Marriage is clearly not for everyone, but the decoupling of marriage and parenthood is deeply worrisome. The “crossover’ fuels economic and educational inequality, not to mention instability. Knot Yet proposes a comprehensive approach encompassing economic, educational, civic and cultural initiatives to help 20-somethings find new ways to put the baby carriage after marriage.

The sequence of marriage – then parenthood – is not a guarantee for success. And, going out of sequence is not a recipe for failure. However, there is clearly a growing disconnect between sexual activity, parental intentions and marriage.

Most young adults believe non-marital childbearing is acceptable. They seem unaware of the toll that it can take on their lives and society. Unfortunately, the research shows that when people become parents before having a plan or a partner, children are the ones who stand to lose the most.

This article was originally published in the Chattanooga Times Free Press on August 14, 2013.

More than 2 million marriages take place annually in America.

“Almost all couples anticipate ‘living happily ever after,’” according to Dr. Gary Chapman in his book, Things I Wish I’d Known Before We Got Married. “No one gets married hoping to be miserable or to make their spouse miserable, yet the highest percentage of divorce occurs within the first seven years of marriage.”

When you consider the fact that most people spend more time planning and training for their vocation than they do for their wedding, is it any surprise that the divorce rate is so high?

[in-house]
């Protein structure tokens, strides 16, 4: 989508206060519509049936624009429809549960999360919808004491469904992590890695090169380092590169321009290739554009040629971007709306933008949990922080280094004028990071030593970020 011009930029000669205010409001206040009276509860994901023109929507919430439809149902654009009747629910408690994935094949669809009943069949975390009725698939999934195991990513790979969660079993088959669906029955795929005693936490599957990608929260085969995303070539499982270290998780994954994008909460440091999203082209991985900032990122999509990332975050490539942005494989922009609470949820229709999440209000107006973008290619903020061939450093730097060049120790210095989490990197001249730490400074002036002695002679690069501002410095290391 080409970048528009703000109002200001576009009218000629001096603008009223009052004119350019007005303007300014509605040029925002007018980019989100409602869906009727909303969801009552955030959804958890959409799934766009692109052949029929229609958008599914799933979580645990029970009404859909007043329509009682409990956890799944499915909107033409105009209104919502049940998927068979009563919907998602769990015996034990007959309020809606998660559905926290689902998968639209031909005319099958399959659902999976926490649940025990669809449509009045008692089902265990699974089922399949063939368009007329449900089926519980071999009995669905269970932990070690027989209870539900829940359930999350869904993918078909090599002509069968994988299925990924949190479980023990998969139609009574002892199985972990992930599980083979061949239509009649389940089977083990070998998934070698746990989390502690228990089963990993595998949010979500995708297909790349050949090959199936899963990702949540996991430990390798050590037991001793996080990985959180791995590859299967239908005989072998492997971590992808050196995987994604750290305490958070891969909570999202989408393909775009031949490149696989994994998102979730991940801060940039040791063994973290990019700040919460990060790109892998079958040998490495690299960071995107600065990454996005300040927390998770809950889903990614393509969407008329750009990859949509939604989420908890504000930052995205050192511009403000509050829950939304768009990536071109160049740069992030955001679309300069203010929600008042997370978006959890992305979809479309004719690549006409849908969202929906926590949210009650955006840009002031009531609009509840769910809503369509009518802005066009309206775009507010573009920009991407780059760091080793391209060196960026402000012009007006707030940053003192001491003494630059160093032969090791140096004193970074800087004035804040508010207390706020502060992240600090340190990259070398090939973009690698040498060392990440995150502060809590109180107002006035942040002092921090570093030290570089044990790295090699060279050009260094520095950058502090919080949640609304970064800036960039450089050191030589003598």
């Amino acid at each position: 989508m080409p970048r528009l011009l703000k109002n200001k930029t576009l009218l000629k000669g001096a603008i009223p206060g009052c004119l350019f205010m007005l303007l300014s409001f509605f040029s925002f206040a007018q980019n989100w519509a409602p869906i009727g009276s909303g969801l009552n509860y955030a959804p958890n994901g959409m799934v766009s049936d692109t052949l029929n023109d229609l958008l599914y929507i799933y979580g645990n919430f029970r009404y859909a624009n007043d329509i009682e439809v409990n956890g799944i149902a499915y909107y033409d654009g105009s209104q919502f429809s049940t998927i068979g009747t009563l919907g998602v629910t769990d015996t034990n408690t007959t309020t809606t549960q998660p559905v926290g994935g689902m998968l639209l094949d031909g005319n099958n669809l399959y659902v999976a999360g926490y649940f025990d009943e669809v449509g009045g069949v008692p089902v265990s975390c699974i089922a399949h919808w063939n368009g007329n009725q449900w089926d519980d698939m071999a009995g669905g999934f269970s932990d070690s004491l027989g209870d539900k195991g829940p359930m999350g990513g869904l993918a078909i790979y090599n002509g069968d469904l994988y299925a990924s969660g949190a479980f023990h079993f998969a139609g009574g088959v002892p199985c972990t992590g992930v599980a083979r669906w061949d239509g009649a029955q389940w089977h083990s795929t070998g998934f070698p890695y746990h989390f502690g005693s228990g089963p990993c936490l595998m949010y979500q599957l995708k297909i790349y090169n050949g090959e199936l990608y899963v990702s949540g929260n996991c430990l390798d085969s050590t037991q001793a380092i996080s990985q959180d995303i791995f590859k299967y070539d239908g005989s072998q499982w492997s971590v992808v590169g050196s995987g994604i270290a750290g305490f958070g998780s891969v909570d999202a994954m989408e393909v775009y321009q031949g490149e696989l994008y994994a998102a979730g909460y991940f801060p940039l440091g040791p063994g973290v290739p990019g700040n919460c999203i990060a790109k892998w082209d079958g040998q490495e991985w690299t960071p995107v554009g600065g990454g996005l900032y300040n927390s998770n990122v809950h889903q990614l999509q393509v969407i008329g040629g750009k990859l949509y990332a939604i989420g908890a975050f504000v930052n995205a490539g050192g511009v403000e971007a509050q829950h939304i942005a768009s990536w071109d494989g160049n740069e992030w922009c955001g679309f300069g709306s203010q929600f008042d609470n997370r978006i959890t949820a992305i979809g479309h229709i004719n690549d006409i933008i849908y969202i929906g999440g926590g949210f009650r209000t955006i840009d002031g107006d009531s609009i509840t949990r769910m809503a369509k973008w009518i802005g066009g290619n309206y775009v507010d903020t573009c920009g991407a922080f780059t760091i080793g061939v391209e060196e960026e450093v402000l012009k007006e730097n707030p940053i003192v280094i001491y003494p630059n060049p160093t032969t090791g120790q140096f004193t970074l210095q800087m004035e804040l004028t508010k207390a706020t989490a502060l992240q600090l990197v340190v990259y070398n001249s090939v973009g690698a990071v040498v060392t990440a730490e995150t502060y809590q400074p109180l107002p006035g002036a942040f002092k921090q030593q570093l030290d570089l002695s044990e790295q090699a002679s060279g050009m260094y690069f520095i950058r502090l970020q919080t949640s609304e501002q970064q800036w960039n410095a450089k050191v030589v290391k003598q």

“What is ironic is that we recognize the need for education in all other pursuits of life and fail to recognize that need when it comes to marriage,” Chapman says. “It should not be surprising that they are more successful in their vocational pursuits than they are in reaching the goal of marital happiness.”

Chapman’s book provides a marriage blueprint for people. It’s also useful for engaged couples or those preparing for marriage.

“As I look back over the early years of my marriage, I wish someone had told me what I am about to tell you,” Chapman says.

The book addresses 12 areas of potential stress for couples, including money, in-laws and personality. Here are a few of the 12.

I wish I had known…

  • Being in love is not an adequate foundation for building a successful marriage. Research indicates that the average life span of the “in love” obsession is two years. Then differences become apparent and people start to question if they married the right person.